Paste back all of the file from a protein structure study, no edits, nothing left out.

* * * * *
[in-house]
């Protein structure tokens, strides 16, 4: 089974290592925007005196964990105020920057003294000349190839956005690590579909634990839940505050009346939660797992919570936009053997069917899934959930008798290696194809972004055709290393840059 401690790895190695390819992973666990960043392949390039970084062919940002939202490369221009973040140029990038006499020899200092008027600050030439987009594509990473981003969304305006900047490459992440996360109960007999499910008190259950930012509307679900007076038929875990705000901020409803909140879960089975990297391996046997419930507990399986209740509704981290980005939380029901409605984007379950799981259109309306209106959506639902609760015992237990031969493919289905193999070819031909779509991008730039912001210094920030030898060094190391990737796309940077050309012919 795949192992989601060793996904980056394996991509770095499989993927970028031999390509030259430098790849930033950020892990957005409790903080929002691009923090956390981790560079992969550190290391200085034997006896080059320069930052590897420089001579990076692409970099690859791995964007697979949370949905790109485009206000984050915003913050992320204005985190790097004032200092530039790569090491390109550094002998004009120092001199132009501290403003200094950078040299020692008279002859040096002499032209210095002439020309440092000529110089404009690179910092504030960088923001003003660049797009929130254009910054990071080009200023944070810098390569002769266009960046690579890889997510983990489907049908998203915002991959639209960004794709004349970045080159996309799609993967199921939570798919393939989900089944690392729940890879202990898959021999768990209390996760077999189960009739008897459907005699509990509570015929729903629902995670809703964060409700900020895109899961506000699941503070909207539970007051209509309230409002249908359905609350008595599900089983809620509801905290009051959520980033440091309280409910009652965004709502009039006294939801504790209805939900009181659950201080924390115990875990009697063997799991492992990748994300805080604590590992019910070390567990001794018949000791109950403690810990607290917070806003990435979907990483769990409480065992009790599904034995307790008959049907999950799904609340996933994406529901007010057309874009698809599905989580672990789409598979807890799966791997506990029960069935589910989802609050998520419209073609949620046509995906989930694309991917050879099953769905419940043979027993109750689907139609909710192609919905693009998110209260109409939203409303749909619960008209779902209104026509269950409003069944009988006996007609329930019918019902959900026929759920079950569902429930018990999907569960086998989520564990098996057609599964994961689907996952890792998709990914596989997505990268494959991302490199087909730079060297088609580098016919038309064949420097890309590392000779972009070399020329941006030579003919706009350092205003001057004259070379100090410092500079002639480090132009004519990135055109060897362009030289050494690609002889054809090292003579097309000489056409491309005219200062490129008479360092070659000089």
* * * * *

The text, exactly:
[in-house]
């Protein structure tokens, strides 16, 4: 089974290592925007005196964990105020920057003294000349190839956005690590579909634990839940505050009346939660797992919570936009053997069917899934959930008798290696194809972004055709290393840059 401690790895190695390819992973666990960043392949390039970084062919940002939202490369221009973040140029990038006499020899200092008027600050030439987009594509990473981003969304305006900047490459992440996360109960007999499910008190259950930012509307679900007076038929875990705000901020409803909140879960089975990297391996046997419930507990399986209740509704981290980005939380029901409605984007379950799981259109309306209106959506639902609760015992237990031969493919289905193999070819031909779509991008730039912001210094920030030898060094190391990737796309940077050309012919 795949192992989601060793996904980056394996991509770095499989993927970028031999390509030259430098790849930033950020892990957005409790903080929002691009923090956390981790560079992969550190290391200085034997006896080059320069930052590897420089001579990076692409970099690859791995964007697979949370949905790109485009206000984050915003913050992320204005985190790097004032200092530039790569090491390109550094002998004009120092001199132009501290403003200094950078040299020692008279002859040096002499032209210095002439020309440092000529110089404009690179910092504030960088923001003003660049797009929130254009910054990071080009200023944070810098390569002769266009960046690579890889997510983990489907049908998203915002991959639209960004794709004349970045080159996309799609993967199921939570798919393939989900089944690392729940890879202990898959021999768990209390996760077999189960009739008897459907005699509990509570015929729903629902995670809703964060409700900020895109899961506000699941503070909207539970007051209509309230409002249908359905609350008595599900089983809620509801905290009051959520980033440091309280409910009652965004709502009039006294939801504790209805939900009181659950201080924390115990875990009697063997799991492992990748994300805080604590590992019910070390567990001794018949000791109950403690810990607290917070806003990435979907990483769990409480065992009790599904034995307790008959049907999950799904609340996933994406529901007010057309874009698809599905989580672990789409598979807890799966791997506990029960069935589910989802609050998520419209073609949620046509995906989930694309991917050879099953769905419940043979027993109750689907139609909710192609919905693009998110209260109409939203409303749909619960008209779902209104026509269950409003069944009988006996007609329930019918019902959900026929759920079950569902429930018990999907569960086998989520564990098996057609599964994961689907996952890792998709990914596989997505990268494959991302490199087909730079060297088609580098016919038309064949420097890309590392000779972009070399020329941006030579003919706009350092205003001057004259070379100090410092500079002639480090132009004519990135055109060897362009030289050494690609002889054809090292003579097309000489056409491309005219200062490129008479360092070659000089």